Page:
Several new documents were filed yesterday in the Apple v. Motorola Mobility anti-suit action in the Southern District of California, in which Apple is asking the court to bar the wholly-owned Google subsidiary from asserting cellular standard-essential patents (SEPs) against Apple products incorporating Qualcomm chips (except in the same district or in Germany, where a license agreement is in place based on a royalty rate to be determined by a court). Apple argues that Motorola is not allowed to bring such assertions under a license agreement it has in place with Qualcomm, as Qualcomm's customers are protected under the deal. A summary judgment motion filed by Apple on Friday indicates that Google's Motorola gives the word "customer" a meaning Apple finds inconsistent with dictionary definitions.
In my post on the Friday motion (which I just linked to) I discussed the potential impact of this Southern California case, which is scheduled to go to trial next spring. The Friday motion relates to Motorola's "termination" of the Qualcomm agreement with respect to Apple as a third-party beneficiary. According to a document of which Apple provided a public redacted version yesterday, "Qualcomm has repeatedly and unequivocally advised Motorola that Motorola's efforts to terminate are improper and ineffective".
Yesterday Motorola also brought a couple of (partial) summary judgment motions and a motion to exclude an expert. One of the PSJ motions is really interesting because it reveals that Google wants to at least preserve its right to assert Motorola's 4G (Long-Term Evolution, LTE) patents against Apple products incorporating Qualcomm baseband chips. It's heavily-redacted, but to me it's beyond reasonable doubt that this is what the motion is about. Here's the document, and further below I'll explain why this is about 4G/LTE:
The official title of the motion is "motion for partial summary judgment regarding Motorola's patents as applied to certain technology". Theoretically, this could be a lot of things. In practical terms, there's not a lot of possibilities. This is about Qualcomm baseband chips. We're talking about cellular communications technology.
The motion argues that "even if Apple were to prevail in establishing rights [under the Qualcomm-Motorola agreement], and even if the Court were to decide to issue a permanent injunction, Motorola moves the Court for partial summary judgment that the scope of any injunction could not encompass a prohibition against Motorola's future assertion of its patents as they apply to [REDACTED] against Apple's products due to their inclusion of Qualcomm components". So this is about excluding a certain technology from the scope of an injunction.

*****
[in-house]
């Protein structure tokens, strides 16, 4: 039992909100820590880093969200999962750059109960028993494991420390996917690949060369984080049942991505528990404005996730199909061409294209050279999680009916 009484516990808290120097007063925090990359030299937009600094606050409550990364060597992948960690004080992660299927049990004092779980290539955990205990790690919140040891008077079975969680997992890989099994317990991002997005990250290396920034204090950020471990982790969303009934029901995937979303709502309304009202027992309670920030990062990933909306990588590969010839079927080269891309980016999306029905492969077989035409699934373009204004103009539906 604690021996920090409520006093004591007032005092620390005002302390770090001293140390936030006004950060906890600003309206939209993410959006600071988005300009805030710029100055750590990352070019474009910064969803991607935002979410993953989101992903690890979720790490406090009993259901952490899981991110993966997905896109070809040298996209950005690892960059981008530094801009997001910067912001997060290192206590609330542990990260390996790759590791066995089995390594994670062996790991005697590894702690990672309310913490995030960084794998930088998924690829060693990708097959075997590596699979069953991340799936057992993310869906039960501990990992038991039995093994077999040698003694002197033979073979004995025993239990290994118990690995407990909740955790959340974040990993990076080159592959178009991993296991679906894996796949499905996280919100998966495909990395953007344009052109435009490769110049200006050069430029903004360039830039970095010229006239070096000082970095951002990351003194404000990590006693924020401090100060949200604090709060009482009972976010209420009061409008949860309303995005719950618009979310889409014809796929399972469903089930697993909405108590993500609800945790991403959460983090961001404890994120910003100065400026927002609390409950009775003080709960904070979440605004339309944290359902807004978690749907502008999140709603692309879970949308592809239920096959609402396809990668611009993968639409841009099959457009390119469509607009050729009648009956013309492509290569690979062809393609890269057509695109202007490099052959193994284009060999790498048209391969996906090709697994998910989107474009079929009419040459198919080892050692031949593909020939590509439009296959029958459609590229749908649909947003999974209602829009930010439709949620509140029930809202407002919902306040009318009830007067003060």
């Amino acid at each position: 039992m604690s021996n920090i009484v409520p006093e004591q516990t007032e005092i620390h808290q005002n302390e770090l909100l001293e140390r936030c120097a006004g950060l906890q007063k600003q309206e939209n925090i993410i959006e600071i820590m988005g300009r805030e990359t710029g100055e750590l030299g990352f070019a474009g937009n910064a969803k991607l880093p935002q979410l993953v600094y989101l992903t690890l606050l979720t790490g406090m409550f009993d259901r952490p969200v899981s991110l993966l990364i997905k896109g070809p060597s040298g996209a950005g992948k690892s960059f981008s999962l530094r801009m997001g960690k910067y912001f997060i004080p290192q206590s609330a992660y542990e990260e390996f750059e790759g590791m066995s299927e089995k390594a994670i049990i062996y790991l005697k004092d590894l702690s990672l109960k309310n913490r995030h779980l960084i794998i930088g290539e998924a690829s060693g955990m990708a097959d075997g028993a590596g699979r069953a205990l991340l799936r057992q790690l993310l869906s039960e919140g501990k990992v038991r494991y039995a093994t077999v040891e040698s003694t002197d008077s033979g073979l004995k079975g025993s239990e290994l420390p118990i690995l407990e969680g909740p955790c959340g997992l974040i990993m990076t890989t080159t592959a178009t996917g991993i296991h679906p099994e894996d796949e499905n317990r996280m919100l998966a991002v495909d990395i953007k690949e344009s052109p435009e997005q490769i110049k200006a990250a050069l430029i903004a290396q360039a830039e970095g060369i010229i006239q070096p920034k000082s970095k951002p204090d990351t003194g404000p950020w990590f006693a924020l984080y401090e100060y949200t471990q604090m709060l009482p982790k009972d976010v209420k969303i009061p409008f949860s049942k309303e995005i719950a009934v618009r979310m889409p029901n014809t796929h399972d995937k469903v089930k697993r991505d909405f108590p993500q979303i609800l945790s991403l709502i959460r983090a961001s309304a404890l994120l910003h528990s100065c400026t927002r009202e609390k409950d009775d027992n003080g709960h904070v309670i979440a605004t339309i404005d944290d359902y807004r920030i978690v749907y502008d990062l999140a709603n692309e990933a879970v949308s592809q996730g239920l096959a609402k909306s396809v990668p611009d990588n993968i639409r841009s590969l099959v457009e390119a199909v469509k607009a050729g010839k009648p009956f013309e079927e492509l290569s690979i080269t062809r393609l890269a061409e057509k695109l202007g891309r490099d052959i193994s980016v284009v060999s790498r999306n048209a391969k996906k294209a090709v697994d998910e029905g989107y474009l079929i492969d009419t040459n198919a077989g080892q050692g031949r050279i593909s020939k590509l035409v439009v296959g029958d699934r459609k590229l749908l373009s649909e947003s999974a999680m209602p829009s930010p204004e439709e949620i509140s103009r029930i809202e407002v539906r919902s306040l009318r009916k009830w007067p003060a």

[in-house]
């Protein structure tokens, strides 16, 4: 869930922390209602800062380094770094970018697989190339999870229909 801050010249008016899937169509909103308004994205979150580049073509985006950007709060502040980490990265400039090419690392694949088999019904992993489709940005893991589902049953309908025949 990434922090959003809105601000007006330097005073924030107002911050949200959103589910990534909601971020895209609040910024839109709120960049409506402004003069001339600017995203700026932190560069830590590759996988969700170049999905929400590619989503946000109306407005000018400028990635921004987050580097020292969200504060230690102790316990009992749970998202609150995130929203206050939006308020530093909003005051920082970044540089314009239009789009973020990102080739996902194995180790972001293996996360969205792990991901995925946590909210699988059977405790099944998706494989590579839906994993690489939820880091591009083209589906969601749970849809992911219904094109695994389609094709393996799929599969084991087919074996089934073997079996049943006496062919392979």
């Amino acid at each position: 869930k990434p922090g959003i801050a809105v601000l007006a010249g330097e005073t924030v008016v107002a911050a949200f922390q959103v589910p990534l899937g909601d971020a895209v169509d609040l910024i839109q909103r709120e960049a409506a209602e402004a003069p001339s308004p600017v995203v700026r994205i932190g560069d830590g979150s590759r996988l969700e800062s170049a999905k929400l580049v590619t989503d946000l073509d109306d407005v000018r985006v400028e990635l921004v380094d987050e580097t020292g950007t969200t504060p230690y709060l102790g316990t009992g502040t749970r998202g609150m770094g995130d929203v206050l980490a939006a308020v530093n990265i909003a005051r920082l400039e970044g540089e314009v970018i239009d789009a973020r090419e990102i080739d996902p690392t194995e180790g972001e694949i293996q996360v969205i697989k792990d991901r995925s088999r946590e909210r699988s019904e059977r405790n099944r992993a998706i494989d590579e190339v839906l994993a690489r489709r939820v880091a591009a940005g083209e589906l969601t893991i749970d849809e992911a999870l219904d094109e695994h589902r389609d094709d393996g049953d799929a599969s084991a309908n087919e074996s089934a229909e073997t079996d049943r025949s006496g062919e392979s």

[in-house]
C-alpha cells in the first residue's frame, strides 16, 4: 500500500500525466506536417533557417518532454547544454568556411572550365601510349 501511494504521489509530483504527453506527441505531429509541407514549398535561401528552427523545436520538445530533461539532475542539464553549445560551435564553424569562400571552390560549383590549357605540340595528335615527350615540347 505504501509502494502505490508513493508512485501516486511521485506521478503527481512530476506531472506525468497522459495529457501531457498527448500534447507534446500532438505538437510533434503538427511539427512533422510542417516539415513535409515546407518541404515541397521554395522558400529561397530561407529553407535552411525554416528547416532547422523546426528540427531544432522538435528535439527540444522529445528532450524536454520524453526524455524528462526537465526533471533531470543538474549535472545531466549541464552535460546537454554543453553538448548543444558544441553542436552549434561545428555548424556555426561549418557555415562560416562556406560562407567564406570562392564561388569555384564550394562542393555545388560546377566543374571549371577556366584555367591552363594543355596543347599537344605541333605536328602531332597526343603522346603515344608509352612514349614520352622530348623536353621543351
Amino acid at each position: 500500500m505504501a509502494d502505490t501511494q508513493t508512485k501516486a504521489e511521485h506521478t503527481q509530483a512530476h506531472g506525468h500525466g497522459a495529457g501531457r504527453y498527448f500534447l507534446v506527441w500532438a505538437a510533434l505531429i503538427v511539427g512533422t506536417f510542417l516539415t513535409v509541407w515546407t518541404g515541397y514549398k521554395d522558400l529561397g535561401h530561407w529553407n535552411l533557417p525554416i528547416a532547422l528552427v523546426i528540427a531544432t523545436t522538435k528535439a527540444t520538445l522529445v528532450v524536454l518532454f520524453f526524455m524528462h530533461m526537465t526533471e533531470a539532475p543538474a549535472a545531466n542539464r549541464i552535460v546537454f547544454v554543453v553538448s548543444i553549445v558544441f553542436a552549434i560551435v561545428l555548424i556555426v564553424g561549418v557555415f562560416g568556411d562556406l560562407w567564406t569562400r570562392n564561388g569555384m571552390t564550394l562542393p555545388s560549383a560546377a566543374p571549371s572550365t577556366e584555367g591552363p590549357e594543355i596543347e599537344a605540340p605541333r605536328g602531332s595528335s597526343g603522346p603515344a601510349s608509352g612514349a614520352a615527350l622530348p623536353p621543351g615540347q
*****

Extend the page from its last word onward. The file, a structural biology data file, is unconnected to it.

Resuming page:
The redacted version of the motion indicates that the "certain technology" has a very short name. There are a couple of instances in which you can find the phrase "Motorola's patents as they apply", followed by a rather narrow black bar. Grammatically, it's clear that the redaction includes the preposition "to". Now, if there's a narrow bar and three of the characters it hides are T, O and a blank, then there isn't much left for the remainder. Two characters (4G), maybe three (LTE). But no more than that.
I read the whole motion, and while there's no definitive proof of this hypothesis due to redactions, there's nothing in the publicly-accessible part that suggests the assumption is wrong.
Motorola Mobility apparently claims to own about 9% of all patents declared essential to 4G/LTE.
Last year I watched a couple of Huawei-ZTE patent trials in Germany, and the question of whether a license agreement with Qualcomm does or does not extent to 4G/LTE also played a role in at least one of those litigations.
All in all, I had a very strong feeling that this is about 4G/LTE after reading the motion itself, and it became more than just a very strong feeling when I saw a declaration to which Motorola attached its exhibits. There are 14 exhibits. 12 of them relate to the ongoing litigation and the Qualcomm-Motorola deal. Two of them are about 4G/LTE:
7. Attached as Exhibit 5 is a true and correct copy of an article titled "LTE Overview" from 3GPP's website at http://www.3gpp.org/LTE.
8. Attached as Exhibit 6 is a true and correct copy of a press release dated December 1, 2010 from Verizon Wireless' website http://www.verizonwireless.com entitled "Verizon Wireless Launches the World's Largest 4G LTE Wireless Network on December 5".
In my opinion, this answers the question of what Google (Motorola) means by "certain technology". Nice try hiding this fact.
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